As Christians we pray for one another. Prayer makes a difference. As we pray for God’s healing we trust that God is at work healing us in body, mind and spirit.

We take heart in knowing that this is not the first time people have faced a pandemic. In Martin Luther’s day there was the plague. A couple of years ago, in honor of the 500th anniversary of the Protestant Reformation, the Luther Exhibit came to town. One of the memorable aspects of that exhibit was a beak-like mask worn by doctors during Luther’s day in an effort to protect themselves from the plague. Given the run on medical face masks today, it is apparent that things haven’t changed all that much!

In reflecting on the plague Luther wrote:

I shall ask God mercifully to protect us. Then I shall fumigate, help purify the air, administer medicine, and take it.

I shall avoid places and persons where my presence is not needed in order not to become contaminated and thus perchance inflict and pollute others and so cause their death as a result of my negligence.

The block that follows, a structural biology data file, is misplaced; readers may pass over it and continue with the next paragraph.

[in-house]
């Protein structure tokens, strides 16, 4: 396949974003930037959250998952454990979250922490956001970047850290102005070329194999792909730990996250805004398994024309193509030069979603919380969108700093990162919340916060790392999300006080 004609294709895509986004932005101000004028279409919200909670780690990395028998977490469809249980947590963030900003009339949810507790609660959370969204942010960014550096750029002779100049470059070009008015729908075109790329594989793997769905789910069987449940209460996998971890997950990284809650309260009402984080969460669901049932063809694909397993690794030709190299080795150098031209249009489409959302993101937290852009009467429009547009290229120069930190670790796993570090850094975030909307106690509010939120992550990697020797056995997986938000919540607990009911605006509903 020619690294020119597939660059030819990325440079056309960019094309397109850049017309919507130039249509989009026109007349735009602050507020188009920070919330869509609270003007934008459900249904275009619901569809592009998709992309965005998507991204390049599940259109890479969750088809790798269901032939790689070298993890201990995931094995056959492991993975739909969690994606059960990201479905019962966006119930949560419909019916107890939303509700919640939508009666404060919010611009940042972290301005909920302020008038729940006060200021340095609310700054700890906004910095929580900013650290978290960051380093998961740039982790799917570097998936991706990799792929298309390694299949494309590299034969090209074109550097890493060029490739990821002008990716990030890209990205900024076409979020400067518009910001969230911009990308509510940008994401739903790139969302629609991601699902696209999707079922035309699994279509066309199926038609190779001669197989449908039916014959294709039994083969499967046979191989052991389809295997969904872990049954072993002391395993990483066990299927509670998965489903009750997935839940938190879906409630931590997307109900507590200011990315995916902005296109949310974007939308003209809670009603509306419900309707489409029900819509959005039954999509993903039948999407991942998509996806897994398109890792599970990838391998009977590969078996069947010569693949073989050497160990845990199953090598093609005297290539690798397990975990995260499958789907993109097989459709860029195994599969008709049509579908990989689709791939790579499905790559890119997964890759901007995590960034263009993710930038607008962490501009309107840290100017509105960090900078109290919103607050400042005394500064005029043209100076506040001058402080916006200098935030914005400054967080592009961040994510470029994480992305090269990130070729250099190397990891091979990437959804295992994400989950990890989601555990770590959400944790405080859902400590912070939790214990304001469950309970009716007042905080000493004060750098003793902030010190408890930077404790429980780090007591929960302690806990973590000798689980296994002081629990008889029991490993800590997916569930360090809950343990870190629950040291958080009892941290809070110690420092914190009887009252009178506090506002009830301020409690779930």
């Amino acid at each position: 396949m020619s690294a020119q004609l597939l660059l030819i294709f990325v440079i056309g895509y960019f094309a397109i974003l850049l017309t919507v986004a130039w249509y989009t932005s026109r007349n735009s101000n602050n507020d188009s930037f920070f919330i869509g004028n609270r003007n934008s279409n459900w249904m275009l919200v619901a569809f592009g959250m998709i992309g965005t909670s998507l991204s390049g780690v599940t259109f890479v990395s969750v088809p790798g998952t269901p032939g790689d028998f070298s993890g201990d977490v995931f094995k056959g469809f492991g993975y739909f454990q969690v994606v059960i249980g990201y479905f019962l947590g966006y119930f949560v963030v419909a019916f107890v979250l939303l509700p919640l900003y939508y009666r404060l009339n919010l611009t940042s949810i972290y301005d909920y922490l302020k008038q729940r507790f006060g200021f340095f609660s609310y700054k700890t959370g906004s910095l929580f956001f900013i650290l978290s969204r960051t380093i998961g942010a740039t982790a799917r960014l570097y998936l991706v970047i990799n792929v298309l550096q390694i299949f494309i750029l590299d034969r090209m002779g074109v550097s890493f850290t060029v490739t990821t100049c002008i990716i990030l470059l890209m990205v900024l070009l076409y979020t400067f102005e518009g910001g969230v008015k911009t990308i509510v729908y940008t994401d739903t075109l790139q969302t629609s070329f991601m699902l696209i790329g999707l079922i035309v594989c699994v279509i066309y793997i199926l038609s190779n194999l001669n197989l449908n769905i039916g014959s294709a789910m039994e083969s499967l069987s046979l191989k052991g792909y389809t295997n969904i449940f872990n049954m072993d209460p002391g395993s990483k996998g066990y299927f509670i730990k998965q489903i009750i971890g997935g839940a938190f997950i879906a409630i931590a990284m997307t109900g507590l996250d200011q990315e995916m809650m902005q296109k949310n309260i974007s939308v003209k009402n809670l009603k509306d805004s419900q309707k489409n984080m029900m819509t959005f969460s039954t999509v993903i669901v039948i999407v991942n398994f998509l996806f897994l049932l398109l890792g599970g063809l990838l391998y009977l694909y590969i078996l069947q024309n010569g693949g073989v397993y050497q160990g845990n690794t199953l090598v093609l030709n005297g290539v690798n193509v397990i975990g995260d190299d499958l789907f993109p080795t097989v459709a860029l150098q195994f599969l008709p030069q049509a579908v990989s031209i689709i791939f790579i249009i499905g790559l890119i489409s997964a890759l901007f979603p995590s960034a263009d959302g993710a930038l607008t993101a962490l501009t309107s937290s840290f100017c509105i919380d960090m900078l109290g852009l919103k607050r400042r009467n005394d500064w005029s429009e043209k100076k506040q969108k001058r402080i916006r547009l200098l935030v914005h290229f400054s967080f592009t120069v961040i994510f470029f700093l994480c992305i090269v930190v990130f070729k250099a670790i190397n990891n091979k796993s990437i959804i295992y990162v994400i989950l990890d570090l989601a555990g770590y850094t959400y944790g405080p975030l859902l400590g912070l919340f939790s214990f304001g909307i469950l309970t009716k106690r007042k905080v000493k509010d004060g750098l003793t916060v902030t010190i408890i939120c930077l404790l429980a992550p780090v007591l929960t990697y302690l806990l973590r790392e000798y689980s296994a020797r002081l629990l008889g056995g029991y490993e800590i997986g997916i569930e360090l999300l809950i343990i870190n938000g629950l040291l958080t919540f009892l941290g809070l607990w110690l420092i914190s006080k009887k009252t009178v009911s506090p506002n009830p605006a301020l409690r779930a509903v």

If God should wish to take me, he will surely find me, and I have done what he has expected of me and so I am not responsible for either my own death or the death of others.

If my neighbor needs me, however, I shall not avoid place or person but will go freely, as stated above. See, this is such a God-fearing faith because it is neither brash nor foolhardy and does not tempt God.[1]

Luther’s advice rings down through the ages with an uncanny sense of relevance today.

Let us take all due precaution. Listen to the state and federal officials who are trying to manage this pandemic and follow their advice. Stay home. Keep your distance from others. Do your part to avoid becoming ill or spreading illness. But even as we are in a period of separation, continue to love and care for your neighbor. Check up on one another. Be the Body of Christ with one another. Stay connected – as much as possible by phone, mail, email, over the computer and all of the other gadgets that allow us to communicate with one another across time and space.

When you think of the resourceful ways Luther made use of that newfangled technology called the “printing press,” can you imagine what a field day he would have today? We will be actively looking for ways to connect with one another.  We are looking for ways that are accessible to everybody to be together as the Body of Christ in this time when, for safety’s sake we need to be physically apart. Maybe we’ll be having worship over the phone or on cable TV. We’re looking into it. We’ll see what can work. Stay tuned!